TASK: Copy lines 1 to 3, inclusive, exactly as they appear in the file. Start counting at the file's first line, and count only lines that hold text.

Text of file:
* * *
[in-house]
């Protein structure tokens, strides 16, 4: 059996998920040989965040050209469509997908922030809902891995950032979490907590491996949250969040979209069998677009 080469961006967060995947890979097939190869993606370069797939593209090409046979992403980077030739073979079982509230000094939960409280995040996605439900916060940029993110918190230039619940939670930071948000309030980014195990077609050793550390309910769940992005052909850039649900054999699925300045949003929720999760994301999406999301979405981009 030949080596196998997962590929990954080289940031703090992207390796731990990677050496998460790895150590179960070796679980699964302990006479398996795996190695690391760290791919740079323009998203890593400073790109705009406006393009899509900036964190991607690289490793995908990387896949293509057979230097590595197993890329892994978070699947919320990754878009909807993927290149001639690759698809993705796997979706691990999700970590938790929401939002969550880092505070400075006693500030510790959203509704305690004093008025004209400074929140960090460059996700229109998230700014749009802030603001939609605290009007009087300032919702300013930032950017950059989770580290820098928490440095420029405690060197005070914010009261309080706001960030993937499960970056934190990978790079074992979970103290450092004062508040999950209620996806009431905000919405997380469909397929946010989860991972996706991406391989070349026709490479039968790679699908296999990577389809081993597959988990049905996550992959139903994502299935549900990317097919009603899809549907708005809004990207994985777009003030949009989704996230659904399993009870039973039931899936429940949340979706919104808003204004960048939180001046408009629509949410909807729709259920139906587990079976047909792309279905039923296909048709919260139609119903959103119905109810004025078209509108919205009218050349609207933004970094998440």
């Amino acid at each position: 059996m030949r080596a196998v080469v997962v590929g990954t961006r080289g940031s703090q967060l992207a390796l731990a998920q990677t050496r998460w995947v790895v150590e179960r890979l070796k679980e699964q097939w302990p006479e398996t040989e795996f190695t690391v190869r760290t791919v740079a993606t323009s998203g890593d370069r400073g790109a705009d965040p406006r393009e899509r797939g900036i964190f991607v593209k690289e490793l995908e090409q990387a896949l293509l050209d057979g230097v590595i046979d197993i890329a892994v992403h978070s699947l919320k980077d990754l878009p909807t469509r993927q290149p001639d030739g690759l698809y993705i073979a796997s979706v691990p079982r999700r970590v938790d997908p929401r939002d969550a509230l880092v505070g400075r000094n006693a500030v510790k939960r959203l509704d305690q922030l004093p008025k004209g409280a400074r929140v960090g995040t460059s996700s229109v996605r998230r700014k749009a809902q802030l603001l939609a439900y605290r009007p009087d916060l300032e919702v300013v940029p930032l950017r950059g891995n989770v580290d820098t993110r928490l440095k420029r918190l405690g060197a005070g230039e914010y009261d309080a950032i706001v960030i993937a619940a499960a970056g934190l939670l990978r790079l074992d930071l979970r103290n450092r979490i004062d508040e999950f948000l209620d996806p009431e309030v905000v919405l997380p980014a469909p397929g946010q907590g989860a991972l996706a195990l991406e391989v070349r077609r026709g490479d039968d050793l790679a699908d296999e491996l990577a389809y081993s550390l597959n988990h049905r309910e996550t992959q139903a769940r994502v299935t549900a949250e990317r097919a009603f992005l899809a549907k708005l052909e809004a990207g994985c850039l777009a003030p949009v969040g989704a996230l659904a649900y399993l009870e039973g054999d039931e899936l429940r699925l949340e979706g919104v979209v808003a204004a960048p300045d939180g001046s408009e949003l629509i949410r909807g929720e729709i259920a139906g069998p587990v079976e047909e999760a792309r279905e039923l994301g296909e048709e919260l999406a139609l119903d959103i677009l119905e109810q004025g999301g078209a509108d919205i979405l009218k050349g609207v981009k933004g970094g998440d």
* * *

[in-house]
């Protein structure tokens, strides 16, 4: 059996998920040989965040050209469509997908922030809902891995950032979490907590491996949250969040979209069998677009 080469961006967060995947890979097939190869993606370069797939593209090409046979992403980077030739073979079982509230000094939960409280995040996605439900916060940029993110918190230039619940939670930071948000309030980014195990077609050793550390309910769940992005052909850039649900054999699925300045949003929720999760994301999406999301979405981009 030949080596196998997962590929990954080289940031703090992207390796731990990677050496998460790895150590179960070796679980699964302990006479398996795996190695690391760290791919740079323009998203890593400073790109705009406006393009899509900036964190991607690289490793995908990387896949293509057979230097590595197993890329892994978070699947919320990754878009909807993927290149001639690759698809993705796997979706691990999700970590938790929401939002969550880092505070400075006693500030510790959203509704305690004093008025004209400074929140960090460059996700229109998230700014749009802030603001939609605290009007009087300032919702300013930032950017950059989770580290820098928490440095420029405690060197005070914010009261309080706001960030993937499960970056934190990978790079074992979970103290450092004062508040999950209620996806009431905000919405997380469909397929946010989860991972996706991406391989070349026709490479039968790679699908296999990577389809081993597959988990049905996550992959139903994502299935549900990317097919009603899809549907708005809004990207994985777009003030949009989704996230659904399993009870039973039931899936429940949340979706919104808003204004960048939180001046408009629509949410909807729709259920139906587990079976047909792309279905039923296909048709919260139609119903959103119905109810004025078209509108919205009218050349609207933004970094998440």
């Amino acid at each position: 059996m030949r080596a196998v080469v997962v590929g990954t961006r080289g940031s703090q967060l992207a390796l731990a998920q990677t050496r998460w995947v790895v150590e179960r890979l070796k679980e699964q097939w302990p006479e398996t040989e795996f190695t690391v190869r760290t791919v740079a993606t323009s998203g890593d370069r400073g790109a705009d965040p406006r393009e899509r797939g900036i964190f991607v593209k690289e490793l995908e090409q990387a896949l293509l050209d057979g230097v590595i046979d197993i890329a892994v992403h978070s699947l919320k980077d990754l878009p909807t469509r993927q290149p001639d030739g690759l698809y993705i073979a796997s979706v691990p079982r999700r970590v938790d997908p929401r939002d969550a509230l880092v505070g400075r000094n006693a500030v510790k939960r959203l509704d305690q922030l004093p008025k004209g409280a400074r929140v960090g995040t460059s996700s229109v996605r998230r700014k749009a809902q802030l603001l939609a439900y605290r009007p009087d916060l300032e919702v300013v940029p930032l950017r950059g891995n989770v580290d820098t993110r928490l440095k420029r918190l405690g060197a005070g230039e914010y009261d309080a950032i706001v960030i993937a619940a499960a970056g934190l939670l990978r790079l074992d930071l979970r103290n450092r979490i004062d508040e999950f948000l209620d996806p009431e309030v905000v919405l997380p980014a469909p397929g946010q907590g989860a991972l996706a195990l991406e391989v070349r077609r026709g490479d039968d050793l790679a699908d296999e491996l990577a389809y081993s550390l597959n988990h049905r309910e996550t992959q139903a769940r994502v299935t549900a949250e990317r097919a009603f992005l899809a549907k708005l052909e809004a990207g994985c850039l777009a003030p949009v969040g989704a996230l659904a649900y399993l009870e039973g054999d039931e899936l429940r699925l949340e979706g919104v979209v808003a204004a960048p300045d939180g001046s408009e949003l629509i949410r909807g929720e729709i259920a139906g069998p587990v079976e047909e999760a792309r279905e039923l994301g296909e048709e919260l999406a139609l119903d959103i677009l119905e109810q004025g999301g078209a509108d919205i979405l009218k050349g609207v981009k933004g970094g998440d």